Those seeking life like veracity from an audio system found it in the Convoy room where a Music Hall turntable fitted with a Garrott Brothers MM cartridge was feeding Classe electronics and JBL’s new 4367 studio monitor loudspeakers. If prizes for immediacy and presence of sound along with astonishing levels of micro and macro dynamics were given out, this system would be a serious contender.
Adjacent to the JBL room was Convoy’s Bowers & Wilkins demo that had all of this speaker brand’s hallmark qualities of flat frequency response, scads of detail and low levels of distortion. Convoy also made a splash with its current crop high-resolution Bluesound networked, streaming audio models.
Just up the aisle from Convoy, Audio Active was putting on a convincing demo of the positive effects Isotek products have in reducing air and mains borne pollution in an audio system. When the Isotek products were used in the system, noise and distortion levels plummeted. Everyone seated in the room heard the results first-hand.
Qualifi was highlighting a select range of Marantz, HEOS and Thorens models at the show, opting for quality rather than quantity. The HEOS models were all new and all hi-res audio devices. One of the system sources making beautiful music in the room was the Marantz SACD 14 player. Qualifi says the model is ongoing but a new Marantz SACD14SE player will be released very soon.
The show was crammed full of high quality two-channel analogue audio systems. The Magenta Audio and Lenehan Audio room had presented some curious acoustic anomalies according to Magenta’s Mike Kirkham and Tony Wong. But after some judicious applications of acoustic panels, the system we heard was playing and sounding sublime.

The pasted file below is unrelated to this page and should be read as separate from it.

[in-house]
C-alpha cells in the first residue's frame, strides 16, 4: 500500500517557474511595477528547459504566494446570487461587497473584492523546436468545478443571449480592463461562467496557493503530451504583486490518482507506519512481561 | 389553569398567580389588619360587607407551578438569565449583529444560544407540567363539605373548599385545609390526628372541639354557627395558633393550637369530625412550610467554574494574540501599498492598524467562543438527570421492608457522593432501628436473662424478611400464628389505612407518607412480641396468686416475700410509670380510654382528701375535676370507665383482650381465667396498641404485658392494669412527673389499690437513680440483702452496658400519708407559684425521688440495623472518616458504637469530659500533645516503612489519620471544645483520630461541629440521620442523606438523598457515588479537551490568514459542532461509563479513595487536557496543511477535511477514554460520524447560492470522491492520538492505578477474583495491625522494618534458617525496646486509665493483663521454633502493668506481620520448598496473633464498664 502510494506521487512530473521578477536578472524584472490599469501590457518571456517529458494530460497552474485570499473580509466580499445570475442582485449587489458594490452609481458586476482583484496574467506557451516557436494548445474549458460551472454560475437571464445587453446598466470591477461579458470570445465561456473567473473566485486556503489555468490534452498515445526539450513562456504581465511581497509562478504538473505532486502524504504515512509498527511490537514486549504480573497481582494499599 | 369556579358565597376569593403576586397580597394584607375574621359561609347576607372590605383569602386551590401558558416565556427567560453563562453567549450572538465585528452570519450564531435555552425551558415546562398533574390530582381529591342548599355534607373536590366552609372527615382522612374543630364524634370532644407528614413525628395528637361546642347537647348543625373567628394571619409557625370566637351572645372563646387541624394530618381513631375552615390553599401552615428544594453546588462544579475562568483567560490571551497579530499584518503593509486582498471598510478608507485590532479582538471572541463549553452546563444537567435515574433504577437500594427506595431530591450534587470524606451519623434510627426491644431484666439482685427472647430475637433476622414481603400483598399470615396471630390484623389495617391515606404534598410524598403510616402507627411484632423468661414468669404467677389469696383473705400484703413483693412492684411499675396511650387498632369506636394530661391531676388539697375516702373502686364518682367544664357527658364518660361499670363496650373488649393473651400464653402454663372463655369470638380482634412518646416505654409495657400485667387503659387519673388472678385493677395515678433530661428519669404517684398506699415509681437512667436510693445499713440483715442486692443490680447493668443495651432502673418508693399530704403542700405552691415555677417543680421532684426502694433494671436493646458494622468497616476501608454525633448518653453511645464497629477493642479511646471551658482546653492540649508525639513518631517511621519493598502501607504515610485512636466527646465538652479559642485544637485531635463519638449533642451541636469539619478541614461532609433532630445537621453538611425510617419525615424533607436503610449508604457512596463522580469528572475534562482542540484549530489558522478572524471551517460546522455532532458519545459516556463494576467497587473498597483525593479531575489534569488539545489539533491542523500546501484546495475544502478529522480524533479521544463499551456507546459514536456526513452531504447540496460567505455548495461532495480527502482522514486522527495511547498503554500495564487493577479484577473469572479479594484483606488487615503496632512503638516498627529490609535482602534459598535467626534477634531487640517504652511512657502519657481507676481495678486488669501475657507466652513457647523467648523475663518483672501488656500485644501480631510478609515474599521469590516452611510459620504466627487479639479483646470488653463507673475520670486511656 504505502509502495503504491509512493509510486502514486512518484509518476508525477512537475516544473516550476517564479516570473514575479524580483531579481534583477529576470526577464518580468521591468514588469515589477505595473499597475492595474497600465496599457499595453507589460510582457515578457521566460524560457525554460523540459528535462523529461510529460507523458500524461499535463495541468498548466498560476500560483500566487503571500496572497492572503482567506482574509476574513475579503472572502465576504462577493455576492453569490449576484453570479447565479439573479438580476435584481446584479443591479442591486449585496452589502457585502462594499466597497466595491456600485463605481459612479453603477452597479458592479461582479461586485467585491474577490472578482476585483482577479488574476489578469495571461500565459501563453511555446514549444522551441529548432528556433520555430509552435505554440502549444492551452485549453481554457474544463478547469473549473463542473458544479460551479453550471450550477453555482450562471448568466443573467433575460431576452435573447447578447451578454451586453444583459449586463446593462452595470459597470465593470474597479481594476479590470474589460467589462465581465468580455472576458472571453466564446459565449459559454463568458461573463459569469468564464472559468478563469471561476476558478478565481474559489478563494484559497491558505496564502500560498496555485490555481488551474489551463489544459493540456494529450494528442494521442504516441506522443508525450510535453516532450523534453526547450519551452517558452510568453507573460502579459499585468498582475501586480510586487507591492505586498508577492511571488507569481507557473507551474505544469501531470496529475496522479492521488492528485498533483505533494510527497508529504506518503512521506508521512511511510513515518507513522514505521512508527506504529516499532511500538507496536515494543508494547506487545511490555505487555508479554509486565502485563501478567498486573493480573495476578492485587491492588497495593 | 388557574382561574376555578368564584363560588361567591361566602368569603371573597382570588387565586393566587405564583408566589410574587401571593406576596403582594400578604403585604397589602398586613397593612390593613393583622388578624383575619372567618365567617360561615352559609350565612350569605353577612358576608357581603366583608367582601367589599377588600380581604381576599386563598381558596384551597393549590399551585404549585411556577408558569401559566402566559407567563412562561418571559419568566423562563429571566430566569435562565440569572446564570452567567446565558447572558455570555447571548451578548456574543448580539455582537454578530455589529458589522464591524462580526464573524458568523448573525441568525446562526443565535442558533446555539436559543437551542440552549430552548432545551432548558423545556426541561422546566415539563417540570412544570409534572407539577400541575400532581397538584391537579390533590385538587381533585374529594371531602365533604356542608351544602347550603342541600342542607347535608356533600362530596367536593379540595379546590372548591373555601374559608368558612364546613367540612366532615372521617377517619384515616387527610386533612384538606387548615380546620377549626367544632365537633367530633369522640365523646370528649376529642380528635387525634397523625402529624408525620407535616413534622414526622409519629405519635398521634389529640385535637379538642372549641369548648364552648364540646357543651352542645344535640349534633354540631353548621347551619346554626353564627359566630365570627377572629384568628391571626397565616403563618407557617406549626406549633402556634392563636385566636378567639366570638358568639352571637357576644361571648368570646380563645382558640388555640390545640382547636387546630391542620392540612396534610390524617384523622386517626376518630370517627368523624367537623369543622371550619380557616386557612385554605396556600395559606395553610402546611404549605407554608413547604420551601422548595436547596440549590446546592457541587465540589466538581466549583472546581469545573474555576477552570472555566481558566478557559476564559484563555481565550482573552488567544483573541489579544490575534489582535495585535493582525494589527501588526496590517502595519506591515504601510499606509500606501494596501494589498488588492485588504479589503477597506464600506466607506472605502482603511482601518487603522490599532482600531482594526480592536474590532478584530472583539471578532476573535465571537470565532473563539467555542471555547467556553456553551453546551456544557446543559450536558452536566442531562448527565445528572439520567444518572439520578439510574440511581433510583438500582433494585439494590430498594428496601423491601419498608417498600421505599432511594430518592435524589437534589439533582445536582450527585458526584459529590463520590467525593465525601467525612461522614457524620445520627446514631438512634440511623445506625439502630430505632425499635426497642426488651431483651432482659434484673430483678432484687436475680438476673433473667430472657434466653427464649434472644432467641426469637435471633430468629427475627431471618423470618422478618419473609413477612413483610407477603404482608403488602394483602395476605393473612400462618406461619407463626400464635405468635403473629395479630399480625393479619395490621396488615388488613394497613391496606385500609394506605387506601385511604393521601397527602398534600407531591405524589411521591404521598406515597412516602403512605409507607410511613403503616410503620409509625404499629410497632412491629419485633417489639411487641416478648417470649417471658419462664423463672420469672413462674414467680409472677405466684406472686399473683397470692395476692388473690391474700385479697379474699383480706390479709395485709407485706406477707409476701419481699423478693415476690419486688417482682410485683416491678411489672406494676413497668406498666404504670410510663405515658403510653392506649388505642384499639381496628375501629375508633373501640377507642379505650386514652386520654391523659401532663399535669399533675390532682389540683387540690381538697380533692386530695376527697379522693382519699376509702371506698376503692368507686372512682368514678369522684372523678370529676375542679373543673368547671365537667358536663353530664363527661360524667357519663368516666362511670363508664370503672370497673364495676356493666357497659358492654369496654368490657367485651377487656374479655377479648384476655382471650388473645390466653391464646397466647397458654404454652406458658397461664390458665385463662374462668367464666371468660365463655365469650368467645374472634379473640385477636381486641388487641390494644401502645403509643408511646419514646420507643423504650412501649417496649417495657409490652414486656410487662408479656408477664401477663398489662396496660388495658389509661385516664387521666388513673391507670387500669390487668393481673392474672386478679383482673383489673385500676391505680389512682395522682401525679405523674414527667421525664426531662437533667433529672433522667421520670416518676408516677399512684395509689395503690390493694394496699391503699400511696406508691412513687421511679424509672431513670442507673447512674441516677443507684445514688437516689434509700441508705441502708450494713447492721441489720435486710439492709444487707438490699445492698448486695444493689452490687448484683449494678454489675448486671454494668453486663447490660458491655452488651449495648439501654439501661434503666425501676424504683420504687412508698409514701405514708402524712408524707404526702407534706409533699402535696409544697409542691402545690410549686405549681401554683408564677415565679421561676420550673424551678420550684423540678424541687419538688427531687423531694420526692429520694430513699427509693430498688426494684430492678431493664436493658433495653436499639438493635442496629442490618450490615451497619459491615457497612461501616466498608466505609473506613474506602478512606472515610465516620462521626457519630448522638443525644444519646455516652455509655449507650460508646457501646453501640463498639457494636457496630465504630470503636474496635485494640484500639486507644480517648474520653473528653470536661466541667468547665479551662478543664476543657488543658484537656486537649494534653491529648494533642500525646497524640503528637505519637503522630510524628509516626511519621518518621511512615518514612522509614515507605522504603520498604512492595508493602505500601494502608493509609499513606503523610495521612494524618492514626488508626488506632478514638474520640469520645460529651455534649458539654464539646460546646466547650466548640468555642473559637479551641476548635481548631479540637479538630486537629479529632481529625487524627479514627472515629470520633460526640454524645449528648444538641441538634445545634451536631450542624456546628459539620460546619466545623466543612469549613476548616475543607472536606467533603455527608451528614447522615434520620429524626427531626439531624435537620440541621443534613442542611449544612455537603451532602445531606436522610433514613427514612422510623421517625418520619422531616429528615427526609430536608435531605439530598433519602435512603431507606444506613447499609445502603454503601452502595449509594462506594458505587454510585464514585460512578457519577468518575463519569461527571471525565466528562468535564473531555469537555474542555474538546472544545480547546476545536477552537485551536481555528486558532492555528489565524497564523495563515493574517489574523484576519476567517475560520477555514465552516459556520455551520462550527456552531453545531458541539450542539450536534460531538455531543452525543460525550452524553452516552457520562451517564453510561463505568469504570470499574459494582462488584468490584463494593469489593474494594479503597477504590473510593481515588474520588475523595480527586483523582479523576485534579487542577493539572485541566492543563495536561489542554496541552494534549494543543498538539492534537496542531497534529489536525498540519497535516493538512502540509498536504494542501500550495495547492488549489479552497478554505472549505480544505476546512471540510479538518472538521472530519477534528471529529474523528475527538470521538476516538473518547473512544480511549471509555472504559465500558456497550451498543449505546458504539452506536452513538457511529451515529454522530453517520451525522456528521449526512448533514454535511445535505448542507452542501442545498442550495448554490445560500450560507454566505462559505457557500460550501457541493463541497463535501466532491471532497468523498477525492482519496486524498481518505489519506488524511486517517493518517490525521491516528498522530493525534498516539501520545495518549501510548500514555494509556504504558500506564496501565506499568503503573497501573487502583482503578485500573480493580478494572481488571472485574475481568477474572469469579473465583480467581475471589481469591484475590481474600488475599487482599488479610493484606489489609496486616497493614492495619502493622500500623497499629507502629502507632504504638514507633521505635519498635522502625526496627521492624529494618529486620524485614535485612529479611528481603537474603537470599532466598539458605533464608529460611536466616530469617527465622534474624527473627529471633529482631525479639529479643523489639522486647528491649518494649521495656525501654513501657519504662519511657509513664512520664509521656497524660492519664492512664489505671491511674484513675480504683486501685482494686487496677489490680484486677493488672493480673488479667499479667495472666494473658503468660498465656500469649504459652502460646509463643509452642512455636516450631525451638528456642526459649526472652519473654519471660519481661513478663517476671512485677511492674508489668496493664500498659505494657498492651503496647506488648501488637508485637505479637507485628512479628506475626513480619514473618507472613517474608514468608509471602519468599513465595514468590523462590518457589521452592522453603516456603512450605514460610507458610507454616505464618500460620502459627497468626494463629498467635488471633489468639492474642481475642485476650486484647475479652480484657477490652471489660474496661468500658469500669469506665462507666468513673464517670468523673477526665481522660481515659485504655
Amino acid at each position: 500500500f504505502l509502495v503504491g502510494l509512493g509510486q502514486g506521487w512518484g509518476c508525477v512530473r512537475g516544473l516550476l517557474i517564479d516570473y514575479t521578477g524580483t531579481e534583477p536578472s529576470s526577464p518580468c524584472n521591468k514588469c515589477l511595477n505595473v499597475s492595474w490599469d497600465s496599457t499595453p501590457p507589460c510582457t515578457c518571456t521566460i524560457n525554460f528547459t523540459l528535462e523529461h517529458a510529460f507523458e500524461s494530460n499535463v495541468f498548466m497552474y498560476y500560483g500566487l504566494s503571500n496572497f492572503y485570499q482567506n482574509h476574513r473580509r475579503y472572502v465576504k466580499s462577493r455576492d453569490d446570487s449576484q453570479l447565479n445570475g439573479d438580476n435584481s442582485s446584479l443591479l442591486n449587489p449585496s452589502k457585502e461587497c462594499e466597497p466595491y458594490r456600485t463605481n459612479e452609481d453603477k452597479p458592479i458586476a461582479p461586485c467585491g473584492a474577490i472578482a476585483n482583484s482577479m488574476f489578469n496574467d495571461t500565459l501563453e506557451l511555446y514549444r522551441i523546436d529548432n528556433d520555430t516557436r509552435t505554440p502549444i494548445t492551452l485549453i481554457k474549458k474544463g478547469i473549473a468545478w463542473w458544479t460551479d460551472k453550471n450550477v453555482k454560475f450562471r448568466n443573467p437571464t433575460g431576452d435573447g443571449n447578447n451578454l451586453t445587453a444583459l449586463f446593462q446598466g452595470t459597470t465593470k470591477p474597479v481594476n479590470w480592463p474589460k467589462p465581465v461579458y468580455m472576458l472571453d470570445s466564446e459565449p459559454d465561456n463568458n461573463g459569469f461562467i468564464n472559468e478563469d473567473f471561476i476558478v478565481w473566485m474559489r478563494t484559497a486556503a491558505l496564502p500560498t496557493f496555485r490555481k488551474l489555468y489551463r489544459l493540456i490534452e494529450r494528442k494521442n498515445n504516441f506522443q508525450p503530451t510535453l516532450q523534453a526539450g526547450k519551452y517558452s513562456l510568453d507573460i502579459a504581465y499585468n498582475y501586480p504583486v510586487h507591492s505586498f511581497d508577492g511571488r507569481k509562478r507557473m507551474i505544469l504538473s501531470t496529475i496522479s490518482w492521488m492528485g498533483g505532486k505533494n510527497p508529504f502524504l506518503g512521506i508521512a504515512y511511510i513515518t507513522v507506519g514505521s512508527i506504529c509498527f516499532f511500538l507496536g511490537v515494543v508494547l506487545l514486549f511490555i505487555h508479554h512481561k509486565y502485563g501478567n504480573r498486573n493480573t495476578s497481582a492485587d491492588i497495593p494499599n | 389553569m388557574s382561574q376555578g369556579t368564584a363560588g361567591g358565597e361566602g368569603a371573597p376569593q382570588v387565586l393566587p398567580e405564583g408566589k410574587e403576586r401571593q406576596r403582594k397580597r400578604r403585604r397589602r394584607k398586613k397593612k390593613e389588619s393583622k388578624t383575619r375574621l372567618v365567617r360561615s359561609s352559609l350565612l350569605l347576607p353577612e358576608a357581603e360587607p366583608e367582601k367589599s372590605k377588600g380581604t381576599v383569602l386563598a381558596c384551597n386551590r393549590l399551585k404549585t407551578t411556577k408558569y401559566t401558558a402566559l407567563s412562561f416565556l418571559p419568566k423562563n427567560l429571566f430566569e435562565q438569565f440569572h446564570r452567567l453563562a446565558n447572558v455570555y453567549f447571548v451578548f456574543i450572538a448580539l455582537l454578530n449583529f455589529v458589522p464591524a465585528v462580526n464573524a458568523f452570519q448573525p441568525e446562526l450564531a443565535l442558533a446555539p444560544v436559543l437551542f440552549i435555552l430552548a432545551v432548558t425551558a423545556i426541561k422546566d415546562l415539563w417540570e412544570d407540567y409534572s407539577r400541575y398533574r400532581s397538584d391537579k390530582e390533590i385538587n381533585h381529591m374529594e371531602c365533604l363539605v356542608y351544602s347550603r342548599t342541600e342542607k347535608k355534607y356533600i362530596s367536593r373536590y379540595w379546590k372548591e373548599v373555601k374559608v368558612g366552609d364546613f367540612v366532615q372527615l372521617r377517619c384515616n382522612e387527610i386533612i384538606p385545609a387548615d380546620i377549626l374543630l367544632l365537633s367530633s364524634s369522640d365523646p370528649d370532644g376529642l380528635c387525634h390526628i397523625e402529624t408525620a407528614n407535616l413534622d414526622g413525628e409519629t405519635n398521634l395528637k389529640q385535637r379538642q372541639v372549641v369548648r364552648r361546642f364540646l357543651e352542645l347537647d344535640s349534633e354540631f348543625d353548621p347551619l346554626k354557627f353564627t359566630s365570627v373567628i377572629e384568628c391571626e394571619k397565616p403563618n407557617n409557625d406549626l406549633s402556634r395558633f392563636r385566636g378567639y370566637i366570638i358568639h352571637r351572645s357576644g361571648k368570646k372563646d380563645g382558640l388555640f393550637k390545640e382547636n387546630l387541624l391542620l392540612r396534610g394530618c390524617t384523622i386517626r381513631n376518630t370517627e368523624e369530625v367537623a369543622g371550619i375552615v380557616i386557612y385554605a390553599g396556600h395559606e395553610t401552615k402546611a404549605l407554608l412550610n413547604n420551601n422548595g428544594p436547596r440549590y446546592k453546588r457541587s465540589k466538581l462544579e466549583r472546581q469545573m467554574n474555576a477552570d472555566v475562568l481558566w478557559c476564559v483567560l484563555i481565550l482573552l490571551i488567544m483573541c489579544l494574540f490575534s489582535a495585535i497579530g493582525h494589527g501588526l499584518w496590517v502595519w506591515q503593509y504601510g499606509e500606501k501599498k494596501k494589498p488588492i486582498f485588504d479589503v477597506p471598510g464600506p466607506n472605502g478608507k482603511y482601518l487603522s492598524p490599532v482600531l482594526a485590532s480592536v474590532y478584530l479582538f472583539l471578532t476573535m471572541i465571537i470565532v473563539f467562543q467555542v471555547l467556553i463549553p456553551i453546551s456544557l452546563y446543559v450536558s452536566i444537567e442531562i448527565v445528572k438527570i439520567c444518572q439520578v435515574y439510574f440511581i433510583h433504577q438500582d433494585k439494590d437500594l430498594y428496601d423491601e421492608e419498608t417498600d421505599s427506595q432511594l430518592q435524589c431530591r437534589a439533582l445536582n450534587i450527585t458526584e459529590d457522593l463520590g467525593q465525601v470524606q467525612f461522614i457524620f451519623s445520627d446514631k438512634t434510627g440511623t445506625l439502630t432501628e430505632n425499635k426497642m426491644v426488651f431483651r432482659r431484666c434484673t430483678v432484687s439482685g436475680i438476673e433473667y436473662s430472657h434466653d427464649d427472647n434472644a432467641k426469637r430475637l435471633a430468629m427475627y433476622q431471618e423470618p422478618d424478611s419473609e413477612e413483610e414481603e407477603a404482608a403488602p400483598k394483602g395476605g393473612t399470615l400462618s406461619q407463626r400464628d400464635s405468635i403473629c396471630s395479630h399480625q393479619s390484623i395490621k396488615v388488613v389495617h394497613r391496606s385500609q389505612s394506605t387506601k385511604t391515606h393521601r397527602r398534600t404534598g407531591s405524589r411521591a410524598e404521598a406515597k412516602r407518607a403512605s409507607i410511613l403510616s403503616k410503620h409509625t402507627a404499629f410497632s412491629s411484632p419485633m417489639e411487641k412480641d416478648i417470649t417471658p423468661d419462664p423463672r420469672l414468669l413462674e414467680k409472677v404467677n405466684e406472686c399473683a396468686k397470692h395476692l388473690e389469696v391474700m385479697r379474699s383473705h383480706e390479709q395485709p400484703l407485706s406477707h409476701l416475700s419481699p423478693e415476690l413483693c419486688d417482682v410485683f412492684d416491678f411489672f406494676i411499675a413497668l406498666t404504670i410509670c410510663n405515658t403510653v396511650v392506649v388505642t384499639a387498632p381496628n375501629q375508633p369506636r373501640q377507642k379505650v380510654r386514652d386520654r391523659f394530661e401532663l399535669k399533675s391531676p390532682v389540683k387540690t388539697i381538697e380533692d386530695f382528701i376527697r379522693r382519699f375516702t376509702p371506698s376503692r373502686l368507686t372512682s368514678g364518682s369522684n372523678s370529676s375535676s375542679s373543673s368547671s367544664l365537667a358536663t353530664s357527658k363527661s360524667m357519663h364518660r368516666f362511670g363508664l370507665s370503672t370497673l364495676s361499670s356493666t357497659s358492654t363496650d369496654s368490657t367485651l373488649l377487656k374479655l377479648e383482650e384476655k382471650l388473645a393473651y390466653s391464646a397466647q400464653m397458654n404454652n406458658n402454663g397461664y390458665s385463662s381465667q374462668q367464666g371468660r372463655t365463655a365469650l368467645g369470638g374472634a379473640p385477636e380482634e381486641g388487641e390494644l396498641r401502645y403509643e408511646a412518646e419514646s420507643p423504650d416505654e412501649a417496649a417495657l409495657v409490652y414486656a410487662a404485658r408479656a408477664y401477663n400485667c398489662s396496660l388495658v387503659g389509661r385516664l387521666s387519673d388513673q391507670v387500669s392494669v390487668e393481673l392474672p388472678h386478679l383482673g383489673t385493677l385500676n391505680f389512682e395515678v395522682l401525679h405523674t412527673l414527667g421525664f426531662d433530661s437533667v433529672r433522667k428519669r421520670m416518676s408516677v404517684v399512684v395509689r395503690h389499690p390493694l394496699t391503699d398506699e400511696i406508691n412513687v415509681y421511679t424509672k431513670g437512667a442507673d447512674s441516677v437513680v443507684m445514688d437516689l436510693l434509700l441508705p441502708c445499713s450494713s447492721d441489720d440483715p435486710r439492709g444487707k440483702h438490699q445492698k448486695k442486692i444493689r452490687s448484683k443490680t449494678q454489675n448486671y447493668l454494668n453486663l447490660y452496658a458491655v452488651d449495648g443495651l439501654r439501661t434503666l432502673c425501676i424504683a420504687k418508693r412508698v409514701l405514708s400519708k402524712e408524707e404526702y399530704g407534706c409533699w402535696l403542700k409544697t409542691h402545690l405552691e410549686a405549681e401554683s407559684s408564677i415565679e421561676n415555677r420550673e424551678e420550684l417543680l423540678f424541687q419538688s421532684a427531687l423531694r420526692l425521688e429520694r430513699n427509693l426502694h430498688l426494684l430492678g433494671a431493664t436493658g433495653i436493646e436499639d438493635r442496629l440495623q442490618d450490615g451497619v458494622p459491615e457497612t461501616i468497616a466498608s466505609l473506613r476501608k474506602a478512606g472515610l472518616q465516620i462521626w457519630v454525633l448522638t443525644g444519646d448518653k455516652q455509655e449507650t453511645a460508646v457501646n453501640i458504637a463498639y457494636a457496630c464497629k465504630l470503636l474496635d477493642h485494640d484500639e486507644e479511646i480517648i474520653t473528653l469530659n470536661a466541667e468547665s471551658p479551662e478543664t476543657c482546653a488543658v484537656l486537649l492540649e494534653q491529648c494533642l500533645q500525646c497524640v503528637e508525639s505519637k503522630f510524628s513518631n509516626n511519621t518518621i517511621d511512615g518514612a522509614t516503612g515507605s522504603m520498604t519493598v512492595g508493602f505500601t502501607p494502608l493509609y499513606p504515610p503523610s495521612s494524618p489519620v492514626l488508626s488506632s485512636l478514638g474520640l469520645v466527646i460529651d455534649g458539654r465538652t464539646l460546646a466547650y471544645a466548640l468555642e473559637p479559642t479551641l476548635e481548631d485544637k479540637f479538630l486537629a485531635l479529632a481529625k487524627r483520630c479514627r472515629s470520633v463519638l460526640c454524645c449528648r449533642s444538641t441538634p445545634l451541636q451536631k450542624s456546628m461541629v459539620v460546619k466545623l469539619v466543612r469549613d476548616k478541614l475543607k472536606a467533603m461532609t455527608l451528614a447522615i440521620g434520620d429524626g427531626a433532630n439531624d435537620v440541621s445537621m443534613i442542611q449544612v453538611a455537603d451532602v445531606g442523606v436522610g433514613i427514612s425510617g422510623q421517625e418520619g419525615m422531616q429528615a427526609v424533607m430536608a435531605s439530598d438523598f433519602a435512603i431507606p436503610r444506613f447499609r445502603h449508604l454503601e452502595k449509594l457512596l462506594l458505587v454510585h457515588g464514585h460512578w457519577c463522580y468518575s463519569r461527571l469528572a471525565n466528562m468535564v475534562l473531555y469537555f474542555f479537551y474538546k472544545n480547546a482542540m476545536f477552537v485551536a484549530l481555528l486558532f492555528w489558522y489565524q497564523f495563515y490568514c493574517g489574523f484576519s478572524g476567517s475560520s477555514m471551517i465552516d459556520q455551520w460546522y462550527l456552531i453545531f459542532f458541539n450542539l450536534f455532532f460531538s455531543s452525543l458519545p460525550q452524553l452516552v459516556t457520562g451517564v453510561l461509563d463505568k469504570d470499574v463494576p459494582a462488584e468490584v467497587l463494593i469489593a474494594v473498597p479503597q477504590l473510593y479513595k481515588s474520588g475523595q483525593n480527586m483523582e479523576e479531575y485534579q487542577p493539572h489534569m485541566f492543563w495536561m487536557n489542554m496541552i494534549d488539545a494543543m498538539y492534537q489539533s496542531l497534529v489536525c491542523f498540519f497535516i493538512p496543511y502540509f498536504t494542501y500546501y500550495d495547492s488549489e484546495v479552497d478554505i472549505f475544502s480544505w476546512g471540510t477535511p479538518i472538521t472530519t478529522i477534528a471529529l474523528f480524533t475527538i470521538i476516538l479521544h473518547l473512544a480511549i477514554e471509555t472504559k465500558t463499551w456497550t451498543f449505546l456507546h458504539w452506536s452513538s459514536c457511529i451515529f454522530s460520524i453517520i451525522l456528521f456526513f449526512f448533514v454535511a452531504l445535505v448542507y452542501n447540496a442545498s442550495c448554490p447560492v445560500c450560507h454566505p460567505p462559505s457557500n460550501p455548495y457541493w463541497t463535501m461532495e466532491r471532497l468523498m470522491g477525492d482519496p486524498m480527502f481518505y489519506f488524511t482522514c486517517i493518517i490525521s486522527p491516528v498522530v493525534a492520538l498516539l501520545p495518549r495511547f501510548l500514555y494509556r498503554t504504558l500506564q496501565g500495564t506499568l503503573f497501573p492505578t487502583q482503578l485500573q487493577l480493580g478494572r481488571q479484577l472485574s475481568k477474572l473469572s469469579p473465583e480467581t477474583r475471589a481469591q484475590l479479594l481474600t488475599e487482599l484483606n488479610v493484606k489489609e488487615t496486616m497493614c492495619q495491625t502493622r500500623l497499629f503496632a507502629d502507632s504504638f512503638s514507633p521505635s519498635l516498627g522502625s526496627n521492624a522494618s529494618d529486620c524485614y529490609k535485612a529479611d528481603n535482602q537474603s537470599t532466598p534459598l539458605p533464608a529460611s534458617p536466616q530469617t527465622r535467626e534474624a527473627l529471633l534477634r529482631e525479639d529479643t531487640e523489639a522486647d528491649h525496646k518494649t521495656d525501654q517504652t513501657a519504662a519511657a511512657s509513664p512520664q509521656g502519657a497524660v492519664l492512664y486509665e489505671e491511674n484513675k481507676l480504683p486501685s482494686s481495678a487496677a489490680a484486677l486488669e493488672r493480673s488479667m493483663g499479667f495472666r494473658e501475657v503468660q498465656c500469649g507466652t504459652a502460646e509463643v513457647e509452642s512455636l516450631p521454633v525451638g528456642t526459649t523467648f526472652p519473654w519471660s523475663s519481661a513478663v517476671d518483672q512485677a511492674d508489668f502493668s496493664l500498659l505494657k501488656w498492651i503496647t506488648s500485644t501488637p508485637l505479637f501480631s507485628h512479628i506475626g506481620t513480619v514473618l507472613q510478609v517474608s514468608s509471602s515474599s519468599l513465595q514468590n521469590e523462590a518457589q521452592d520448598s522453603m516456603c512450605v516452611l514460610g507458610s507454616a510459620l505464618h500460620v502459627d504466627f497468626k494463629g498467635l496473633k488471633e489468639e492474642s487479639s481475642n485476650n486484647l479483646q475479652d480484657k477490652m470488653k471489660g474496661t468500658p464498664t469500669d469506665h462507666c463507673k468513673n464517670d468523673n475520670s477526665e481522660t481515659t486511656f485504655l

Attention to detail included PS Audio’s P10 personal power generating station used with PS Audio’s acclaimed BHK amplifiers and Directstream DAC driving the Australian Lenehan Audio’s recently updated ML1 loudspeakers.
Close by, the Pure Music Group room didn’t disappoint with its demo of a system comprising the stunning new TechDAS Air Force III turntable, Antipodes Audio DX music server, Mola-Mola Makua preamplifier with phono and dac modules onboard, Mola-Mola Kaluga monoblocks, Guader Akustik Berlina RC-7 Mk11 speakers. Argento cables were used throughout the system that sat on a curiously named Paralyse Audio KEO audio rack.
On passive display were the Australian Elektra stereo, solid-state power amplifier and Pnyx valve preamplifier. Designer, Arthur Rappos was on hand to talk about his world-class electronics. So how was the sound in the PMG room? The room was constantly packed and most left the room piling accolades on the system’s alluring sound quality.
We would have stayed and listened for hours but the Quad room beckoned and didn’t disappoint. We heard enthralling sound played back by a pair of Quad 2912 electrostatic speakers driven by what else? Quad monobloc valve amps and preamp. For newbies and Quad devotees alike, the Quad system was mesmerizing.
Just down the hall, we followed a crowd into the hugely successful Radiance AV room. The system used a laptop to feed a gorgeous looking Chord Electronics DAVE Digital preamp/dac, equally sublime Chord SPM1200MK2 power amplifier driving a pair of a white, luxuriously finished Kharma Elegance Double Seven Signature speakers. Cabling throughout was supplied by Analysis plus.
Along one side of this large room, Radiance had several Acoustic Signature turntables on display ranging from a couple of entry level to mid-priced models. Fit and finish of higher-end turntables throughout the show was so high it sent shivers down the spine. Acoustic Signature’s models are paragon’s of German engineering at its finest. I spent an hour and a half talking to Radiance owner Goran about these turntables and the brand’s accessories particularly the tonearms that have detachable 9, 10 or 12-inch arm wands.